The Eastern Mediterranean’s potential gas bonanza continued to raise diplomatic tension as Turkey issued a stern warning to those firms willing to partner with the Republic of Cyprus to reach offshore reserves. According to a Hürriyet Daily News report, Turkey’s energy minister Taner Yıldız suggested that companies pursuing exploration agreements in Cyprus could be frozen out future energy partnerships with Ankara.
Coming shortly after a series of new agreements were announced between Cyprus and a number of international firms, the warning took specific issue with Italy’s Eni for their involvement. Eni currently holds a stake in the Samsun-Ceyhan pipeline project in Turkey. Other partnerships announced include South Korea’s Kogas, France’s Total and Russia’s Novatek.
The sharp Turkish response stems from conflicting claims over the Eastern Mediterranean’s offshore natural gas reserves, which has spurred regional tensions in recent months. When Cyprus first announced their intention to begin exploration efforts in the Eastern Mediterranean’s Levant Basin, Turkey made their feelings known by sending a few ship into local waters. This week’s warning suggests that Ankara’s feelings have not changed very much.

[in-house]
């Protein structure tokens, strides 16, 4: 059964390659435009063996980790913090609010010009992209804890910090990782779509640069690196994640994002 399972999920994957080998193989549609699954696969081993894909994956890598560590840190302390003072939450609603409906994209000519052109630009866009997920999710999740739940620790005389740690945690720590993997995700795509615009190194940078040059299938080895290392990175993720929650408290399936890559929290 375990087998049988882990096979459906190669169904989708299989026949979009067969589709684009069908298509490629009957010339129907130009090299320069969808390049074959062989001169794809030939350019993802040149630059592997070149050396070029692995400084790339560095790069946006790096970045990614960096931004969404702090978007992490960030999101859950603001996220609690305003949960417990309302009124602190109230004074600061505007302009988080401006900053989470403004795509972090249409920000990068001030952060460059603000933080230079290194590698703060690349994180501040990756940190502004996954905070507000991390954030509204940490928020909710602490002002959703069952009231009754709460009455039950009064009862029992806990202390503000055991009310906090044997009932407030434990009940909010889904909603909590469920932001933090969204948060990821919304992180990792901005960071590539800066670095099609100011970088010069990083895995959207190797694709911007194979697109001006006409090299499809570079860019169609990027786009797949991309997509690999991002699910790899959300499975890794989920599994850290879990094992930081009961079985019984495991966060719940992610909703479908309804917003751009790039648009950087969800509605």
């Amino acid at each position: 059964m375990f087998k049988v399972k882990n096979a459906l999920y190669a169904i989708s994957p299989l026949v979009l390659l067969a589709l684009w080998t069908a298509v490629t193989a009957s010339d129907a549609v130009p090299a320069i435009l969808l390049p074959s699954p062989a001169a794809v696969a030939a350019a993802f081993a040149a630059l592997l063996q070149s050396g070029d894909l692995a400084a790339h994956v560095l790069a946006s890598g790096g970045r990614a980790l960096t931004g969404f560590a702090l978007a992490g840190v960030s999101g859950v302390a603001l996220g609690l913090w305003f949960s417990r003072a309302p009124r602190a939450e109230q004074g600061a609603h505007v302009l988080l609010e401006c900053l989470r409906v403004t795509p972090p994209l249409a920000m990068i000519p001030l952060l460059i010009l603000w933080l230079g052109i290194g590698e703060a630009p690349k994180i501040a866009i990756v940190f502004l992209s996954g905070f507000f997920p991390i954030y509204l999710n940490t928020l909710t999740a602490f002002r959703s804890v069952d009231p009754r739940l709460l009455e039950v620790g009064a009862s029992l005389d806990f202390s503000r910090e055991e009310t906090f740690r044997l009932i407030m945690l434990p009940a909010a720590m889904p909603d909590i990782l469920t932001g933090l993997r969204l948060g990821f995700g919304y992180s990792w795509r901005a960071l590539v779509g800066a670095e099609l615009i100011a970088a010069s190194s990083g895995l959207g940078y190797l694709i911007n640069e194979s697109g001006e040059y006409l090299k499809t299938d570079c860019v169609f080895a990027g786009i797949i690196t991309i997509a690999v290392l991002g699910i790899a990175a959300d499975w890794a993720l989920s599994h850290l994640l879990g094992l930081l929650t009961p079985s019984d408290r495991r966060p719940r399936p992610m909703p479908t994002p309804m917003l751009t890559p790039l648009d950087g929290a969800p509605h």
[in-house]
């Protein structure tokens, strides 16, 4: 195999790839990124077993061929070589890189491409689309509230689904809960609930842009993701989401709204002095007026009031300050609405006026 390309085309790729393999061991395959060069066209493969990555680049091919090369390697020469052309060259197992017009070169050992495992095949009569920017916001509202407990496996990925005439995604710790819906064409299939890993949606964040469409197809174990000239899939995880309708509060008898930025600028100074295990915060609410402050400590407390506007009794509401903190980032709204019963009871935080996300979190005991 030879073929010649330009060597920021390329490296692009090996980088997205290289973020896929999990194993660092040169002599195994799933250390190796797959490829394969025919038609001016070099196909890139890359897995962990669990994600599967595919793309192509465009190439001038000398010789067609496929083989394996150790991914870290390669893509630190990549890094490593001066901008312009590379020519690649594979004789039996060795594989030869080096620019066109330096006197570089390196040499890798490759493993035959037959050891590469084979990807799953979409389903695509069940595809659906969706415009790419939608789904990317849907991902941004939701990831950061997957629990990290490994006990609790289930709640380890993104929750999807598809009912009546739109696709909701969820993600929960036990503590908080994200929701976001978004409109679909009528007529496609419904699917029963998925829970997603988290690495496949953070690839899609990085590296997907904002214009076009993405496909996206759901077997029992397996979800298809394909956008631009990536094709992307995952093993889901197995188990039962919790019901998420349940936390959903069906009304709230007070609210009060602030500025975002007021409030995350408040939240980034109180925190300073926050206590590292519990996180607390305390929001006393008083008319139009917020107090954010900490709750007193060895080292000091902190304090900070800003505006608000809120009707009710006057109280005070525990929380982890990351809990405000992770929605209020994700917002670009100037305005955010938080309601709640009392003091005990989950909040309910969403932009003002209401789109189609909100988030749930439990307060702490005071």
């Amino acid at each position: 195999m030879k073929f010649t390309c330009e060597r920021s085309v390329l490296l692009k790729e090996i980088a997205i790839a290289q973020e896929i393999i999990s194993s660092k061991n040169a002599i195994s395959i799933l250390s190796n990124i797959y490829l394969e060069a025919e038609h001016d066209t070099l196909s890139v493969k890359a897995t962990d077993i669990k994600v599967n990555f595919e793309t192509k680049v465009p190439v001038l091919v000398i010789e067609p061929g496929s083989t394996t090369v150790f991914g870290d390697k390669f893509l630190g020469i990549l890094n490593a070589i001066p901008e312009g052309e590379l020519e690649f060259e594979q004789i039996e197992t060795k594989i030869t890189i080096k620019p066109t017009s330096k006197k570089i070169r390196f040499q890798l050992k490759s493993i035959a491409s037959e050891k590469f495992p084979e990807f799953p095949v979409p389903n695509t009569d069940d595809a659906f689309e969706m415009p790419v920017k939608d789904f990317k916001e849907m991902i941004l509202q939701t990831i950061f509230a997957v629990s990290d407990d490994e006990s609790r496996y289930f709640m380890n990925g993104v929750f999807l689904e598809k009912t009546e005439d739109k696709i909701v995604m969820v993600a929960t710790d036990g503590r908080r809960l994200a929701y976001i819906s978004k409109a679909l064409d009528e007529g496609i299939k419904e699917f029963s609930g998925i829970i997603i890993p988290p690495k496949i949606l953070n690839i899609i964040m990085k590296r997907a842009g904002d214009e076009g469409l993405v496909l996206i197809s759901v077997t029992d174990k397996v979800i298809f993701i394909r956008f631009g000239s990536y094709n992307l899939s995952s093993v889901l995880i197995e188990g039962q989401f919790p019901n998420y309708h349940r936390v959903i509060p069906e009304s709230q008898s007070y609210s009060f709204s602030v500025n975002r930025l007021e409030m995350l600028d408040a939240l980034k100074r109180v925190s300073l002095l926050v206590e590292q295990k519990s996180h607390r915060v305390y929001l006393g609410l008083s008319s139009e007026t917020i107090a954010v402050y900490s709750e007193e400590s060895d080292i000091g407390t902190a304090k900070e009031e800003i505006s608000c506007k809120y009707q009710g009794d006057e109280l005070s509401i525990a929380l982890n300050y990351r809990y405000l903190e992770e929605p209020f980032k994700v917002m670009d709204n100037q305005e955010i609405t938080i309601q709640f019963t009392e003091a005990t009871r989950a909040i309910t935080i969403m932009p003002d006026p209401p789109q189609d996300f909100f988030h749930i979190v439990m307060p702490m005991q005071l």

For its own part, the Levant Basin offers Cyprus access to an estimated 5.1 trillion cubic feet of natural gas within the country’s exclusive Economic Zone. According to Reuters, the country’s Industry and Tourism minister Neoclis Sylikiotis suggested they would be able to meet domestic needs with local natural gas by 2017 and earn export revenue by 2019. Having reported the natural gas find just this past December, Cyprus moved quickly to exploit the claim by asking for bids in May. The response from foreign firms, including Total and Italy’s Eni, amounted to 15 bids across 9 blocks